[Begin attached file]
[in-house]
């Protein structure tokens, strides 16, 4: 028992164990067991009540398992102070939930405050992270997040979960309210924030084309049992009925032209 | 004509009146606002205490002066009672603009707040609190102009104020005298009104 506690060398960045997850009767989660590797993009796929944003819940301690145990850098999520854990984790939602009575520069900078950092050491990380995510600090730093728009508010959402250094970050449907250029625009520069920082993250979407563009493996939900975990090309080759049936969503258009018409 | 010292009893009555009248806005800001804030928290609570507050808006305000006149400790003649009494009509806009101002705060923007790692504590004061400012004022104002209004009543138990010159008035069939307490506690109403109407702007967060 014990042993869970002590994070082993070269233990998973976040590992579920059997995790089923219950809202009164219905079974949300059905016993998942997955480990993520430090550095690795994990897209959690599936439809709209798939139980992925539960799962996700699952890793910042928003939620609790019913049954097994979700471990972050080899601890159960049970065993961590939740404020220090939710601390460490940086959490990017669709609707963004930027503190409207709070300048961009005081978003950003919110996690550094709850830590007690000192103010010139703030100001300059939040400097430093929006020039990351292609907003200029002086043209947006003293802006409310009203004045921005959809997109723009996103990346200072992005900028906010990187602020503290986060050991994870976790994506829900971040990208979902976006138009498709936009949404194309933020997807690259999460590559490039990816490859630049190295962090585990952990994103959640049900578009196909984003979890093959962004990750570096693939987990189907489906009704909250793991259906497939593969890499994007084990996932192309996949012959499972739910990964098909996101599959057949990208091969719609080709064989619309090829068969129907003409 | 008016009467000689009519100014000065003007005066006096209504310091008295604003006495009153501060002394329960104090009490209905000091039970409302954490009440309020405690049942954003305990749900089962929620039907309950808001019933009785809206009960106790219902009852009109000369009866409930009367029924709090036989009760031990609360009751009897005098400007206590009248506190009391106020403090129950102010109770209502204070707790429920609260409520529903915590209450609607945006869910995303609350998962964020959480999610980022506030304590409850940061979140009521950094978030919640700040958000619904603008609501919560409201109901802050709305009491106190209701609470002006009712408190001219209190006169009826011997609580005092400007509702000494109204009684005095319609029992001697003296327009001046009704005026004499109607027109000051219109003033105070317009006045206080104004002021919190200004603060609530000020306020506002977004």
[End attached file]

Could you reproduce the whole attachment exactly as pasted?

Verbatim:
[in-house]
């Protein structure tokens, strides 16, 4: 028992164990067991009540398992102070939930405050992270997040979960309210924030084309049992009925032209 | 004509009146606002205490002066009672603009707040609190102009104020005298009104 506690060398960045997850009767989660590797993009796929944003819940301690145990850098999520854990984790939602009575520069900078950092050491990380995510600090730093728009508010959402250094970050449907250029625009520069920082993250979407563009493996939900975990090309080759049936969503258009018409 | 010292009893009555009248806005800001804030928290609570507050808006305000006149400790003649009494009509806009101002705060923007790692504590004061400012004022104002209004009543138990010159008035069939307490506690109403109407702007967060 014990042993869970002590994070082993070269233990998973976040590992579920059997995790089923219950809202009164219905079974949300059905016993998942997955480990993520430090550095690795994990897209959690599936439809709209798939139980992925539960799962996700699952890793910042928003939620609790019913049954097994979700471990972050080899601890159960049970065993961590939740404020220090939710601390460490940086959490990017669709609707963004930027503190409207709070300048961009005081978003950003919110996690550094709850830590007690000192103010010139703030100001300059939040400097430093929006020039990351292609907003200029002086043209947006003293802006409310009203004045921005959809997109723009996103990346200072992005900028906010990187602020503290986060050991994870976790994506829900971040990208979902976006138009498709936009949404194309933020997807690259999460590559490039990816490859630049190295962090585990952990994103959640049900578009196909984003979890093959962004990750570096693939987990189907489906009704909250793991259906497939593969890499994007084990996932192309996949012959499972739910990964098909996101599959057949990208091969719609080709064989619309090829068969129907003409 | 008016009467000689009519100014000065003007005066006096209504310091008295604003006495009153501060002394329960104090009490209905000091039970409302954490009440309020405690049942954003305990749900089962929620039907309950808001019933009785809206009960106790219902009852009109000369009866409930009367029924709090036989009760031990609360009751009897005098400007206590009248506190009391106020403090129950102010109770209502204070707790429920609260409520529903915590209450609607945006869910995303609350998962964020959480999610980022506030304590409850940061979140009521950094978030919640700040958000619904603008609501919560409201109901802050709305009491106190209701609470002006009712408190001219209190006169009826011997609580005092400007509702000494109204009684005095319609029992001697003296327009001046009704005026004499109607027109000051219109003033105070317009006045206080104004002021919190200004603060609530000020306020506002977004």